On the other hand, if you happened to end up with a shaft that is too flexible for your swing, first, the ball might fly a little higher and from that, possibly, a little farther. Second, it might cause a fade shot to fade a little less or a draw shot to draw a little more. The feeling of an on-center impact on the clubface will bring a softer or more solid feeling to your hands. Of the two, choosing the second choice is a no brainer.

  • Unless you work with a professional clubmaker to make your shaft selection, you will have to do a lot of trial-and-error test hitting of all sorts of shafts before you come up with a decision.

You might be able to guess that you want to have an R- or an S-flex, for example, but because the R from one company can be very different in stiffness from the R of another, you have no other alternatives but to: (a) do trialyandy error testing to see for yourself how stiff or flexible that new R- or S-flex shaft really is compared to your old one; or (b) listen to a retail sales person who nine times out of ten won’t know enough about shafts to really help ensure you get the right one for your swing.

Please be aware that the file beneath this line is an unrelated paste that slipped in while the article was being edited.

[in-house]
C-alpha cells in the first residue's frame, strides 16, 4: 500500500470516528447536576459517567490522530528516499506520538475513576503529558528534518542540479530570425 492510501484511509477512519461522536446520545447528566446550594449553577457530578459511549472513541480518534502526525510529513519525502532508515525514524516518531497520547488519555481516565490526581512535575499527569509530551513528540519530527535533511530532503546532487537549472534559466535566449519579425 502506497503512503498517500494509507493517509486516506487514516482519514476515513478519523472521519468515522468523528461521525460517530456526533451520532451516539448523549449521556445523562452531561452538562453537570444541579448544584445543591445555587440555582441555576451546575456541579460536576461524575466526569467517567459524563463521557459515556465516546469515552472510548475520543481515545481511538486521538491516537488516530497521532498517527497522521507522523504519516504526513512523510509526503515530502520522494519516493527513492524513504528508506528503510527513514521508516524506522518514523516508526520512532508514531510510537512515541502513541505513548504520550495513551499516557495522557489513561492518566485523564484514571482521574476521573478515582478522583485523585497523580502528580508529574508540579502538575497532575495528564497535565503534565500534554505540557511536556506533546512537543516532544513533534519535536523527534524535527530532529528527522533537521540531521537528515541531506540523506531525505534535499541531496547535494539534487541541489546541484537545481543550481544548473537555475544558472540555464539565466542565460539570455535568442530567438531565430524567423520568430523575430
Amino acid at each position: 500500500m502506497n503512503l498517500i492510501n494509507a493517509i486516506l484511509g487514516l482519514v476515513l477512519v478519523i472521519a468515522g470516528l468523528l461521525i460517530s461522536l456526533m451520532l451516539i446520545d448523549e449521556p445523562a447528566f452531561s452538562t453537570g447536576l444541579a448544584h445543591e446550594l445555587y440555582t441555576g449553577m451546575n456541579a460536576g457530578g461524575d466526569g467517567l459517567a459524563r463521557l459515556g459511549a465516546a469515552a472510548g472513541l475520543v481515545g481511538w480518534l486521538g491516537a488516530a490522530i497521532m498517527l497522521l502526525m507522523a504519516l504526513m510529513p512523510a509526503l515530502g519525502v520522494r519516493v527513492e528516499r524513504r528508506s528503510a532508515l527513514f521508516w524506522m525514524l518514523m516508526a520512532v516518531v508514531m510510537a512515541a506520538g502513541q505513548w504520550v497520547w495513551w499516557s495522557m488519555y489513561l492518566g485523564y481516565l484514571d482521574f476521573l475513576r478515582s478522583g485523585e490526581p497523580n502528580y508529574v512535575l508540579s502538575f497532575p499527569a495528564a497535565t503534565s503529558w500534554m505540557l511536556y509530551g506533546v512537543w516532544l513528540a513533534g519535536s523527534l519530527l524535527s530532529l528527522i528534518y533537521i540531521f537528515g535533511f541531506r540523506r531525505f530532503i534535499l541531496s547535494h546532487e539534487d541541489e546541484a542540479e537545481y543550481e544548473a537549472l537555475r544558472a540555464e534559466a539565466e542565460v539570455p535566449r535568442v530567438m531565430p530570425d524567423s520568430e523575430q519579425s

You might be measured for your swing speed in a retail golf store, but I am here to tell you that virtually NONE of the big companies that make the stan- dard golf clubs stocked in the retail shops ever provide their retailers with a reference chart to indicate what swing speed matches up with which flex in each shaft model they offer. So, the recommendation of the retail sales person will quite possibly be a guess or based on which flex they have more of in their store inventory.